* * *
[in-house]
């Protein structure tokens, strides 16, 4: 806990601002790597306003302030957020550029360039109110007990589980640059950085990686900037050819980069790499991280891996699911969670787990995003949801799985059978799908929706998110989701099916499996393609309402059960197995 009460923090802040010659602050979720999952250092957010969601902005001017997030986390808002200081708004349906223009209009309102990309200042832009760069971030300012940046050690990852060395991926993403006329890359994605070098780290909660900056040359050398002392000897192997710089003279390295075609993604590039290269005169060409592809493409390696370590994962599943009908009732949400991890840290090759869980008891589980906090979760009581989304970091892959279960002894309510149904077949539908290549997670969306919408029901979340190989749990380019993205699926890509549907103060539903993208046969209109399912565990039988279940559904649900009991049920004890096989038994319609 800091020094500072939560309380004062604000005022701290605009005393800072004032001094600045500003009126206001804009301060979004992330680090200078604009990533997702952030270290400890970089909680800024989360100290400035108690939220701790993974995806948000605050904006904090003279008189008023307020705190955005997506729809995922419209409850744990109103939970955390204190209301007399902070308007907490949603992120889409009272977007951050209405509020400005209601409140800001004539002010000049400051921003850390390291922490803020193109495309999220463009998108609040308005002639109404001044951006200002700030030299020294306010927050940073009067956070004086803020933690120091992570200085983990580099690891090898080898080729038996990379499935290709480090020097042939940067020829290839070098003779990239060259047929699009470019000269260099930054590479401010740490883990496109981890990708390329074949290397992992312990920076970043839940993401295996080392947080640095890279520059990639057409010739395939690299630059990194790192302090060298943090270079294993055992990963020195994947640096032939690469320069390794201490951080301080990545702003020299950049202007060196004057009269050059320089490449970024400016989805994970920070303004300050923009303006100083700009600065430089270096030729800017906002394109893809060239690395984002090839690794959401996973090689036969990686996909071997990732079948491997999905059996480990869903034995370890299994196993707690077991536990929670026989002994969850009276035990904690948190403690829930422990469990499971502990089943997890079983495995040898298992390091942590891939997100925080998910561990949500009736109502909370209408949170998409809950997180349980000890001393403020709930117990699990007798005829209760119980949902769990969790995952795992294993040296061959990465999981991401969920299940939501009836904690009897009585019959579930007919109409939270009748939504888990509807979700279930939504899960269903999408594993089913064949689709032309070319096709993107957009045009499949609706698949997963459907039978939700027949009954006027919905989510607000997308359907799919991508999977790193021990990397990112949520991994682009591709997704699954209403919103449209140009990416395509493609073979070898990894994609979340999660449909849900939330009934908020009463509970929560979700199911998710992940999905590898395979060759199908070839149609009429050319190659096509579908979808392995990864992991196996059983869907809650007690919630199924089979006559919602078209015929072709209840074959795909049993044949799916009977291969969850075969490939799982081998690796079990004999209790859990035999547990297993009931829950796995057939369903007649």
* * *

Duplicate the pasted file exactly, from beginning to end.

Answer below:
[in-house]
């Protein structure tokens, strides 16, 4: 806990601002790597306003302030957020550029360039109110007990589980640059950085990686900037050819980069790499991280891996699911969670787990995003949801799985059978799908929706998110989701099916499996393609309402059960197995 009460923090802040010659602050979720999952250092957010969601902005001017997030986390808002200081708004349906223009209009309102990309200042832009760069971030300012940046050690990852060395991926993403006329890359994605070098780290909660900056040359050398002392000897192997710089003279390295075609993604590039290269005169060409592809493409390696370590994962599943009908009732949400991890840290090759869980008891589980906090979760009581989304970091892959279960002894309510149904077949539908290549997670969306919408029901979340190989749990380019993205699926890509549907103060539903993208046969209109399912565990039988279940559904649900009991049920004890096989038994319609 800091020094500072939560309380004062604000005022701290605009005393800072004032001094600045500003009126206001804009301060979004992330680090200078604009990533997702952030270290400890970089909680800024989360100290400035108690939220701790993974995806948000605050904006904090003279008189008023307020705190955005997506729809995922419209409850744990109103939970955390204190209301007399902070308007907490949603992120889409009272977007951050209405509020400005209601409140800001004539002010000049400051921003850390390291922490803020193109495309999220463009998108609040308005002639109404001044951006200002700030030299020294306010927050940073009067956070004086803020933690120091992570200085983990580099690891090898080898080729038996990379499935290709480090020097042939940067020829290839070098003779990239060259047929699009470019000269260099930054590479401010740490883990496109981890990708390329074949290397992992312990920076970043839940993401295996080392947080640095890279520059990639057409010739395939690299630059990194790192302090060298943090270079294993055992990963020195994947640096032939690469320069390794201490951080301080990545702003020299950049202007060196004057009269050059320089490449970024400016989805994970920070303004300050923009303006100083700009600065430089270096030729800017906002394109893809060239690395984002090839690794959401996973090689036969990686996909071997990732079948491997999905059996480990869903034995370890299994196993707690077991536990929670026989002994969850009276035990904690948190403690829930422990469990499971502990089943997890079983495995040898298992390091942590891939997100925080998910561990949500009736109502909370209408949170998409809950997180349980000890001393403020709930117990699990007798005829209760119980949902769990969790995952795992294993040296061959990465999981991401969920299940939501009836904690009897009585019959579930007919109409939270009748939504888990509807979700279930939504899960269903999408594993089913064949689709032309070319096709993107957009045009499949609706698949997963459907039978939700027949009954006027919905989510607000997308359907799919991508999977790193021990990397990112949520991994682009591709997704699954209403919103449209140009990416395509493609073979070898990894994609979340999660449909849900939330009934908020009463509970929560979700199911998710992940999905590898395979060759199908070839149609009429050319190659096509579908979808392995990864992991196996059983869907809650007690919630199924089979006559919602078209015929072709209840074959795909049993044949799916009977291969969850075969490939799982081998690796079990004999209790859990035999547990297993009931829950796995057939369903007649």